“Now the Lord was angry with me on your account, and swore that I would not cross the Jordan, and that I would not enter the good land which the Lord your God is giving you as an inheritance. (Deuteronomy 4:21 NASB)
Moses had disobeyed God, and as a result, he had been forbidden to enter the Promised Land. His response to the consequence for his sin is a portrait of a repentant man.
Moses understood God’s character. He knew God was just and merciful at the same time. First, Moses knew his justice. “So watch yourselves, that you do not forget the covenant of the Lord your God which He made with you…. For the Lord your God is a consuming fire, a jealous God” (Duet. 4:23a-24). We do not see Moses complaining about his consequence for his sin. He asked the Lord once to relent. God said no, and that was it (Duet 3:23-27). He then turned his attention to helping Joshua and Israel obtain their inheritance. Moses was quick to embrace the justice of God.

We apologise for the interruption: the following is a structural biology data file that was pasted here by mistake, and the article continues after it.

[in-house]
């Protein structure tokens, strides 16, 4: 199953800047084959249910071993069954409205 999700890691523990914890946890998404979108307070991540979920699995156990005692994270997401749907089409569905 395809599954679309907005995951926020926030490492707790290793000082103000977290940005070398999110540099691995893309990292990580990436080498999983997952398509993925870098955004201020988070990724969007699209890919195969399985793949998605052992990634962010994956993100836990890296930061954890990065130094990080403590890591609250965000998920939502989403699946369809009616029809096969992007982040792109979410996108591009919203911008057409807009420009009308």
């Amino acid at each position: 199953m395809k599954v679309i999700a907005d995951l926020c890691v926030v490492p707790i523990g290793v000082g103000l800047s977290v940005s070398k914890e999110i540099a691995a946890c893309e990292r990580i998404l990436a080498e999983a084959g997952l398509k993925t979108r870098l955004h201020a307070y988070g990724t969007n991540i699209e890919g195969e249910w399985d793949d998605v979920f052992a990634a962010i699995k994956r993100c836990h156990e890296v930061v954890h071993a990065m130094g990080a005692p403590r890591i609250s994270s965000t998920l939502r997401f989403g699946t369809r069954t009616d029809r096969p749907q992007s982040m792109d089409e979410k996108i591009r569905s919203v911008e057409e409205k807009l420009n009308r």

Though accepting God’s justice, he also hoped in his mercy. In instructing Israel of the results of breaking their covenant with God, he reminds them that if they repent and turn back to him that he will show mercy to them. “For the Lord your God is a compassionate God; He will not fail you nor destroy you nor forget the covenant with your fathers which He swore to them” (Ch. 4, v. 31}.
Though God did not allow Moses to go into the Promised Land, in mercy, he allowed him to view it from a distance. Moses was a portrait of repentance. He quickly embraced God’s justice, and the Lord could promptly grant him his mercy.
Image used with permission by Microsoft.
Ken Barnes the author of “The Chicken Farm and Other Sacred Places” YWAM Publishing